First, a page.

School has started in most places. Morning routines are getting fleshed out. Reasonable bedtimes are taking on increased importance. Homework is starting gradually, too. This begs the question:
How prepared are you to face the challenge of managing daily homework?
AD/HD can make for choppy seas when homework time rolls around, no question about it.
But, grab the tiller!!
Here are seven strategies for steering your family toward smooth sailing in the new school year!
(NOTE: this post draws from an article I wrote for the September newsletter for the Chesapeake ADHD Center which can be accessed at: http://chesapeakeadd.com/adhd-articles/smoothing-the-choppy-seas-of-homework-with-adhd/ )
Here’s how to steer your family into smooth seas:
1. Decide with your child on a set time for homework.
Is right after school best, or are exercise and a snack important first? Does after dinner work, or is fatigue an issue? When is it quiet at home? When are you available to help if needed? Try to stick to a routine.
2. Decide on a set place for homework.
Does it need to be near you? Does it need to be a quiet place?
Or does your child work better moving from place to place? Should the chair be soft, firm, or moveable, like a rocker or yoga ball? Or, does your child prefer to stand?
3. Organize school supplies near your child’s workplace.
Buying extra supplies and keep supplies at the ready in a drawer or small box can reduce the time spent searching before starting homework. Consider having your child sharpen pencils AFTER homework so they are ready for the next day.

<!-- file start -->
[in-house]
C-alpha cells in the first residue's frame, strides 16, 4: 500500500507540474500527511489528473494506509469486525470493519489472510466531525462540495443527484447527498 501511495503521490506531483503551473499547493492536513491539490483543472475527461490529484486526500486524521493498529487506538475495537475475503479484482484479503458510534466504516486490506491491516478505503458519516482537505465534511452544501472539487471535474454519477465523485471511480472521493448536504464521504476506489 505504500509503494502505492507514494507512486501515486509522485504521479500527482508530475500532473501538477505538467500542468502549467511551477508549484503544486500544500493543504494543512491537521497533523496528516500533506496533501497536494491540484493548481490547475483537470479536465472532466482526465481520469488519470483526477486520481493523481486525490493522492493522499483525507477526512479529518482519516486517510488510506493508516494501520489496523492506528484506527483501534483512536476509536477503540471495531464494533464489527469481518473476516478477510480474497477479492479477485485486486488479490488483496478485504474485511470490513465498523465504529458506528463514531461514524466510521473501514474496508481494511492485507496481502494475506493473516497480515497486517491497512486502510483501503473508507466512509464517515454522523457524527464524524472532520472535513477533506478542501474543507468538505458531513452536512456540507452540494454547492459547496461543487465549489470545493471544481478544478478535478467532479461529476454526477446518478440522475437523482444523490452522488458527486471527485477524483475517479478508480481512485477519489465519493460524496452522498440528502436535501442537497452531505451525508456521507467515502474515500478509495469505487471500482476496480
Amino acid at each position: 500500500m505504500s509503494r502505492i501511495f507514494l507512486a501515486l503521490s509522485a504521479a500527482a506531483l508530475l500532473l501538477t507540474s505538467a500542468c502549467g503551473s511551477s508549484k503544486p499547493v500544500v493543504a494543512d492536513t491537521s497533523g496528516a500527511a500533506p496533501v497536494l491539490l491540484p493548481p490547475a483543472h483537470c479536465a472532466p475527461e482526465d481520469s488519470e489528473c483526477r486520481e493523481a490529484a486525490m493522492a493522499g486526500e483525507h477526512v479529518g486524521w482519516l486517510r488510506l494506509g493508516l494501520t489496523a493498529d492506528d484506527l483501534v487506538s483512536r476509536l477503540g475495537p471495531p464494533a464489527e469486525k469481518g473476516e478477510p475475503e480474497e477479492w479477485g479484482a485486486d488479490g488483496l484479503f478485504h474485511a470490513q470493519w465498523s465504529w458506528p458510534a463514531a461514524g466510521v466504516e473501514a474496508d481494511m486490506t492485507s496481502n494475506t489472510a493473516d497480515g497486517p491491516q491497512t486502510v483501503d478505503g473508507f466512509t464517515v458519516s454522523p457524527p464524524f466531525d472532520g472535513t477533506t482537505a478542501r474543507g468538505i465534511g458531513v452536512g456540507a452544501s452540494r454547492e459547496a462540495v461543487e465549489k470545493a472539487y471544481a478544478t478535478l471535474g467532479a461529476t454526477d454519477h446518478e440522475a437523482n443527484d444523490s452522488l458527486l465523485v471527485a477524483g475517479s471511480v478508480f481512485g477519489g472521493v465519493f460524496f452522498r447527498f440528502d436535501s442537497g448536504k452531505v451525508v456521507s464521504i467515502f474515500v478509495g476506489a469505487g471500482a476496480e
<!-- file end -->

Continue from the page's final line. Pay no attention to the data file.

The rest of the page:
4. Prepare for homework with some exercise, outdoor time, and a healthy snack.
Letting your child burn off steam from a long school day can help recharge the batteries for homework. A healthy snack will boost energy for attention to the task ahead.
5. Use a timer or a watch with an alarm to assist focus.
Try having your child predict how long an assignment will take and then try to match or beat the estimate. If you keep track of accuracy, child will improve at estimating time requirements. A visual timer, such as the Time Timer, can help your child “see” time passing.
6. Plan in regular movement breaks.
Depending on the child and his/her age, movement breaks every 10 – 60 minute can re-energize and assist with focus. Jumping jacks, push-ups, running outside the house, or your child’s favorite can all work. Use a timer to keep the break to 5 or 10 minutes.
7. Plan in a regular backpack check.
Daily, review your child’s work for completion, sign any notes, and have your child pack up for the next morning. Weekly, sort through the backpack to organize and clean out as needed. Designate a spot for the backpack – near the door is good – and make sure it is put there every night.
When you’ve put these strategies in place, Make time to celebrate a job well done! Focus on your child’s specific successes each day, rather than failures, in order to build self-esteem and encourage further progress in making homework a positive experience. And, give yourself a pat on the back for your good parenting work, too!
Best wishes for smooth sailing with homework in the coming school year!
Need more help around homework issues, or with other aspects of organizing life at home? A coach can help! Contact me for a free introductory session: www.lizahmann.com
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